It’s ’80s Month on Filmophilia in September, where we try to sprinkle a few 1980s-related posts among our regular output of up-to-date reviews, news and articles.
It’s the age-old story. Man robs grocery store. Man goes to jail. Man gets out. Man robs grocery store again. Man goes to jail again. Man falls in love with booking officer. Man goes to jail again. Man proposes to booking officer. She quits her job, they get married and move into a trailer. C’est la vie in the world of the Coen Brothers’ sophomore outing, Raising Arizona.
In the film, the Coens build a heightened hyper reality, a live-action cartoon where anything is possible. Nicolas Cage, as H.I. McDonnough or simply Hi, is absolutely perfect for this world the Coens have created. He’s usually practically animated so he slides right into the role of Hi, with his perpetual bed-head, slack-jawed demeanour and seeming lack of intelligence. This being a weird otherworld, you’re completely unsurprised that during a farcical suburban foot case he remains stone-face calm as bullets wiz by his head. It seems so perfectly normal and at home in the Coens’ constructed reality.
When a leather-clad biker bounty hunter seems to all but leap from Hi’s dreams to hunt down the babysnatchers. He leaves a trail of fire, blows up furry animals and makes Batman-esque quick disappearances. Because of course he does and you don’t bat an eyelid at the fact.
Holly Hunter isn’t quite as out there as Cage but Ed is still a pretty crazed simpleton like her husband. She’s decisive in what she wants and, in a certain sense, is the driving force behind the film. Together, she and Hi have a goofy charm that distracts you from that fact that what they’re doing is really, really terrible.
The colorful cavalcade of side-characters is almost too dense to describe, with John Goodman and his bumbling brother William Forsythe being certain highlights. All the characters share at least one common element: They’re all head over heels for one of the most adorable cinematic babies ever. He’s really hard not to love so that’s probably the most grounded thing in the movie.
Raising Arizona is lathered in black, dark humour. Hell, the premise for the farce is that a woman is barren, leading to the kidnapping of a toddler. That’s super dark. There’s also an interesting dichotomy to the jokes in the film, with a contrasting of sight gags and off-screen gags. For every instance of someone yelling at another person for doing something stupid without actually showing said stupid thing, there’s an “I Drive Naked” sticker hanging around in the background. It keeps you on your toes, constantly alert to visuals that the Coens might actually decide to deprive you off. All this is then, of course, set to almost constant backwater banjo yodeling.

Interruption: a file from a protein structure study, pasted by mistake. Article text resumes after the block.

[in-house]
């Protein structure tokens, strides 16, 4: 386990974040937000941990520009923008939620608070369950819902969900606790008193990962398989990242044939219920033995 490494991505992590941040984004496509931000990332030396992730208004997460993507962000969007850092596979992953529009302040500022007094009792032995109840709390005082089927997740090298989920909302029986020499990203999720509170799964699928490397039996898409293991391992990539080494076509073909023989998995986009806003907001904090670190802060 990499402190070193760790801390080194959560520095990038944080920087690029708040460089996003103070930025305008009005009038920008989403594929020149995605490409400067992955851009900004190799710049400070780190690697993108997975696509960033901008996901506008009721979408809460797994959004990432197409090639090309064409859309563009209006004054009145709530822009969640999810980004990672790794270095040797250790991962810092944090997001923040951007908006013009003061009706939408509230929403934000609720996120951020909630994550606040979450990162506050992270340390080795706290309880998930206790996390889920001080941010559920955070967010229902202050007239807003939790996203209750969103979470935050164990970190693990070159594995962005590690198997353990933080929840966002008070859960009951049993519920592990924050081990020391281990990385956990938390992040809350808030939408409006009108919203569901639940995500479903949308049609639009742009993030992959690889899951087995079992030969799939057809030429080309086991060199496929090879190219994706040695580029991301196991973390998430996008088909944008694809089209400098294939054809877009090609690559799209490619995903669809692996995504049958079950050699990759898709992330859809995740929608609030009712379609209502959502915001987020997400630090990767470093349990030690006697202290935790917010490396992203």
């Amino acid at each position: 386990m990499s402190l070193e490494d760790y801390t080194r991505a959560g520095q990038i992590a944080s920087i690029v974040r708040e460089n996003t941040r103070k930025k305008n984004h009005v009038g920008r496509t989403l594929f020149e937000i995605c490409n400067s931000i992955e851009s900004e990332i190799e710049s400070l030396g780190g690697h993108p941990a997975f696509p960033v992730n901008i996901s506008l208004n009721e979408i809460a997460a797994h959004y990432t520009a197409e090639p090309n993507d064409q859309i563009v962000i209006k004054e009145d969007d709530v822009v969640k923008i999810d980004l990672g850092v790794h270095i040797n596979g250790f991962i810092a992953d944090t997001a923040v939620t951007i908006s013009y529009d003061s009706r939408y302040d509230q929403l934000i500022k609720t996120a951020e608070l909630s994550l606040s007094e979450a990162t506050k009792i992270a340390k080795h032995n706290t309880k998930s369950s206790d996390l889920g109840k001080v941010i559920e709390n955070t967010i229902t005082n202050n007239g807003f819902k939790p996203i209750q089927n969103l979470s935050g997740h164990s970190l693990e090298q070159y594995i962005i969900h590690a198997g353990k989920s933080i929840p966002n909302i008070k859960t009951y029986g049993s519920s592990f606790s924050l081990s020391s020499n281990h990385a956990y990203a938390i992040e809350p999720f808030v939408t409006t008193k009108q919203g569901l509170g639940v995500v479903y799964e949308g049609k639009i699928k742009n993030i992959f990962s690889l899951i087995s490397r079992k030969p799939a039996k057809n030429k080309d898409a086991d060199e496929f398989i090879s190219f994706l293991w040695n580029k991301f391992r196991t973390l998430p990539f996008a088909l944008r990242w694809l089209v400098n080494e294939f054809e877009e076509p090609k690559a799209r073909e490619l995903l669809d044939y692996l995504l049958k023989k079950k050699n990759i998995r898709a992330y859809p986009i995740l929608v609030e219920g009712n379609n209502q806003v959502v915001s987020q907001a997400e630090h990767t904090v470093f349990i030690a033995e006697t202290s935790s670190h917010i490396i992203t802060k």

What makes the world of the film so convincing is the carefully constructed mise-en-scene, with a vivid color palette of bold choices in background wallpaper and general hue. It gives the entire piece a feeling of wholeness. It’s so complete and immerses you so thoroughly that by the time the late title card shows up following Hi’s initial voice-over you’ve been fully indoctrinated by the Coens.
It isn’t all just goofs and weird happenings though, as there are also layered themes at work here, such as cyclicality through the repeated futility of Hi’s grocery store robberies, along with other elements of his life such as his job, and an interesting through-line of nature versus nurture in upbringing. Why does Hi keep committing these crimes? Is it his upbringing or was he simply born that way?
Final Verdict: This is at once completely different yet oddly similar to Blood Simple, the Coens’ debut. Both show a very defined authorial voice, which is so focused and sure of what it wants. An immensely confident film, Raising Arizona is perhaps one of the finest black comedies ever made, and likely the finest of dark farces, save for Dr. Strangelove.